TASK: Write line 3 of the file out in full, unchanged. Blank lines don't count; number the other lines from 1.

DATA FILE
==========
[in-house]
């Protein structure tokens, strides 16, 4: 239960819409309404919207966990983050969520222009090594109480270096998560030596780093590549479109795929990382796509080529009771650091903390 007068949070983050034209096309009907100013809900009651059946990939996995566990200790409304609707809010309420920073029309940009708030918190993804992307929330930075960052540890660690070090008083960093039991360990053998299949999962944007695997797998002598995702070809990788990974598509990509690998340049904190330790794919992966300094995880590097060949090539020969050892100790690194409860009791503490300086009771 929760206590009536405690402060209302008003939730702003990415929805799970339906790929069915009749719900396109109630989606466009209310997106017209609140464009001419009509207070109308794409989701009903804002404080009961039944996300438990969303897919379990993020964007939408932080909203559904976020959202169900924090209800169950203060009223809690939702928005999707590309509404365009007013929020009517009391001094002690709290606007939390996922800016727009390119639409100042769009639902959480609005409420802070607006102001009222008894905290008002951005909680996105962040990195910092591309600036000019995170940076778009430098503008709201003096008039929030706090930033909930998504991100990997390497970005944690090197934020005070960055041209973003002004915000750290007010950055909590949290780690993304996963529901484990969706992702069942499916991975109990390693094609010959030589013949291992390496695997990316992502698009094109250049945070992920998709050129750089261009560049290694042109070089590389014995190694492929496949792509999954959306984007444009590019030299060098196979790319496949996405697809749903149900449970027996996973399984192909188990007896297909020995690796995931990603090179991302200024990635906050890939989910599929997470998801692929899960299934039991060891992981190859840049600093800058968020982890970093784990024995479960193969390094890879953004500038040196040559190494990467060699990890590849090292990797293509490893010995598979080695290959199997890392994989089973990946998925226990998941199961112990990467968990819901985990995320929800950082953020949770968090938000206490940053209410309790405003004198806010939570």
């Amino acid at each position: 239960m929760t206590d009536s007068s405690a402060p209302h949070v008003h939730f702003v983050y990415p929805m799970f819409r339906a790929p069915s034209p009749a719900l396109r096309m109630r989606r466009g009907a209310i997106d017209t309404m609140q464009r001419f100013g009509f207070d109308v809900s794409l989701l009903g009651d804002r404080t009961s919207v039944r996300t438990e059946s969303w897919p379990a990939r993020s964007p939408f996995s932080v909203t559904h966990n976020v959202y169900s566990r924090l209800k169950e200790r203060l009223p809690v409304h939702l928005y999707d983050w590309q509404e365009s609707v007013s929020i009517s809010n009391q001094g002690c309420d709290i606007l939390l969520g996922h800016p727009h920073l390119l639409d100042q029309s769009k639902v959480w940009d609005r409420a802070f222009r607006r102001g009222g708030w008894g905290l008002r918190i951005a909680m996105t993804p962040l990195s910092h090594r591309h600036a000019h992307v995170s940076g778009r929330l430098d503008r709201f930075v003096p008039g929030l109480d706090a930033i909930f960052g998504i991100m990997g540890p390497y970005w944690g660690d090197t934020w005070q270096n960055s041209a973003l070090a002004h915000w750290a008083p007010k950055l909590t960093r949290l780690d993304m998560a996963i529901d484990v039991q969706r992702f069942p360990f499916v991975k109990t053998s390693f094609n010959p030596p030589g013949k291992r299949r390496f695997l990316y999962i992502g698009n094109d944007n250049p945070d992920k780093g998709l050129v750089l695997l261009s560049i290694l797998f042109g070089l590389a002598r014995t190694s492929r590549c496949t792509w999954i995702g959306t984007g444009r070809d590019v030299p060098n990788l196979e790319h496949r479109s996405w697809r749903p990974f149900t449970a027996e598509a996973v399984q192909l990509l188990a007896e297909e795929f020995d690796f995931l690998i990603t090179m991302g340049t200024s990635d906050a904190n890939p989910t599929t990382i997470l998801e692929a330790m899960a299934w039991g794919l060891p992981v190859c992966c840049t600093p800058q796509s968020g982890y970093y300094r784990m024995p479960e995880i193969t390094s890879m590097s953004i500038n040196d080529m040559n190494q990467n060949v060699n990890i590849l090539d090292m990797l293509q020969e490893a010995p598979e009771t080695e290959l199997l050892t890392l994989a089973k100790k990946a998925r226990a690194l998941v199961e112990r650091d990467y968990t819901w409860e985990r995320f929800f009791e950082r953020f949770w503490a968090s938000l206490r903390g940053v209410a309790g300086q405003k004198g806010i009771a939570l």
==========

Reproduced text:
């Amino acid at each position: 239960m929760t206590d009536s007068s405690a402060p209302h949070v008003h939730f702003v983050y990415p929805m799970f819409r339906a790929p069915s034209p009749a719900l396109r096309m109630r989606r466009g009907a209310i997106d017209t309404m609140q464009r001419f100013g009509f207070d109308v809900s794409l989701l009903g009651d804002r404080t009961s919207v039944r996300t438990e059946s969303w897919p379990a990939r993020s964007p939408f996995s932080v909203t559904h966990n976020v959202y169900s566990r924090l209800k169950e200790r203060l009223p809690v409304h939702l928005y999707d983050w590309q509404e365009s609707v007013s929020i009517s809010n009391q001094g002690c309420d709290i606007l939390l969520g996922h800016p727009h920073l390119l639409d100042q029309s769009k639902v959480w940009d609005r409420a802070f222009r607006r102001g009222g708030w008894g905290l008002r918190i951005a909680m996105t993804p962040l990195s910092h090594r591309h600036a000019h992307v995170s940076g778009r929330l430098d503008r709201f930075v003096p008039g929030l109480d706090a930033i909930f960052g998504i991100m990997g540890p390497y970005w944690g660690d090197t934020w005070q270096n960055s041209a973003l070090a002004h915000w750290a008083p007010k950055l909590t960093r949290l780690d993304m998560a996963i529901d484990v039991q969706r992702f069942p360990f499916v991975k109990t053998s390693f094609n010959p030596p030589g013949k291992r299949r390496f695997l990316y999962i992502g698009n094109d944007n250049p945070d992920k780093g998709l050129v750089l695997l261009s560049i290694l797998f042109g070089l590389a002598r014995t190694s492929r590549c496949t792509w999954i995702g959306t984007g444009r070809d590019v030299p060098n990788l196979e790319h496949r479109s996405w697809r749903p990974f149900t449970a027996e598509a996973v399984q192909l990509l188990a007896e297909e795929f020995d690796f995931l690998i990603t090179m991302g340049t200024s990635d906050a904190n890939p989910t599929t990382i997470l998801e692929a330790m899960a299934w039991g794919l060891p992981v190859c992966c840049t600093p800058q796509s968020g982890y970093y300094r784990m024995p479960e995880i193969t390094s890879m590097s953004i500038n040196d080529m040559n190494q990467n060949v060699n990890i590849l090539d090292m990797l293509q020969e490893a010995p598979e009771t080695e290959l199997l050892t890392l994989a089973k100790k990946a998925r226990a690194l998941v199961e112990r650091d990467y968990t819901w409860e985990r995320f929800f009791e950082r953020f949770w503490a968090s938000l206490r903390g940053v209410a309790g300086q405003k004198g806010i009771a939570l």